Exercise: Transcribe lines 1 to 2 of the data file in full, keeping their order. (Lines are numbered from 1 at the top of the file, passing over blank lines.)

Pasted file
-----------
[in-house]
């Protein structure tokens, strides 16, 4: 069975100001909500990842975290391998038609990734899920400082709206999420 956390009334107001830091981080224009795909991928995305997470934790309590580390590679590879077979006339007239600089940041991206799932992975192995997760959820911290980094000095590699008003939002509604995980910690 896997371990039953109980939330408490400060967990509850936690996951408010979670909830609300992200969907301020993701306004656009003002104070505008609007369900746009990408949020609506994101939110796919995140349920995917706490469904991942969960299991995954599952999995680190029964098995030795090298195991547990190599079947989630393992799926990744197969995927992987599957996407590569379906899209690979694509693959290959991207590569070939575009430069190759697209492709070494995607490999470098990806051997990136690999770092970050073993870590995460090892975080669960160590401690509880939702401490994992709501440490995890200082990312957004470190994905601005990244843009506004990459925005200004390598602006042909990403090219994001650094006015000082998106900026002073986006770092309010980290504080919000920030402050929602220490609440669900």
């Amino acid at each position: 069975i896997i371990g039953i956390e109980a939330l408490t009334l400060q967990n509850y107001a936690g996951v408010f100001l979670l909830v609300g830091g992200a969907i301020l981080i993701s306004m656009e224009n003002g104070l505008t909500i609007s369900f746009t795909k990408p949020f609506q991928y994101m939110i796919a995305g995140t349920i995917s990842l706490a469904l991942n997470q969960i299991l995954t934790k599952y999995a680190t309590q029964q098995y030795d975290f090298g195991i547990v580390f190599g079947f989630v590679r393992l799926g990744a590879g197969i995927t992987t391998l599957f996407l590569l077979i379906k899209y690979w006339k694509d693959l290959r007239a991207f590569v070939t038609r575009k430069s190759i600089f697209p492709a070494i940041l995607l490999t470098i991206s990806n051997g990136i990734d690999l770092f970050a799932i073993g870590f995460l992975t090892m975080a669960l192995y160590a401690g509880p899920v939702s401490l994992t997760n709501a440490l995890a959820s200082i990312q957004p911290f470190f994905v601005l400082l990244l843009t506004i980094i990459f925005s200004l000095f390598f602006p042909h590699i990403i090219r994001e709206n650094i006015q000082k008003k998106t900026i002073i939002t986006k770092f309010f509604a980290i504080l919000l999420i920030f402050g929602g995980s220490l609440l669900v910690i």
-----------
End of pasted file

[in-house]
């Protein structure tokens, strides 16, 4: 069975100001909500990842975290391998038609990734899920400082709206999420 956390009334107001830091981080224009795909991928995305997470934790309590580390590679590879077979006339007239600089940041991206799932992975192995997760959820911290980094000095590699008003939002509604995980910690 896997371990039953109980939330408490400060967990509850936690996951408010979670909830609300992200969907301020993701306004656009003002104070505008609007369900746009990408949020609506994101939110796919995140349920995917706490469904991942969960299991995954599952999995680190029964098995030795090298195991547990190599079947989630393992799926990744197969995927992987599957996407590569379906899209690979694509693959290959991207590569070939575009430069190759697209492709070494995607490999470098990806051997990136690999770092970050073993870590995460090892975080669960160590401690509880939702401490994992709501440490995890200082990312957004470190994905601005990244843009506004990459925005200004390598602006042909990403090219994001650094006015000082998106900026002073986006770092309010980290504080919000920030402050929602220490609440669900």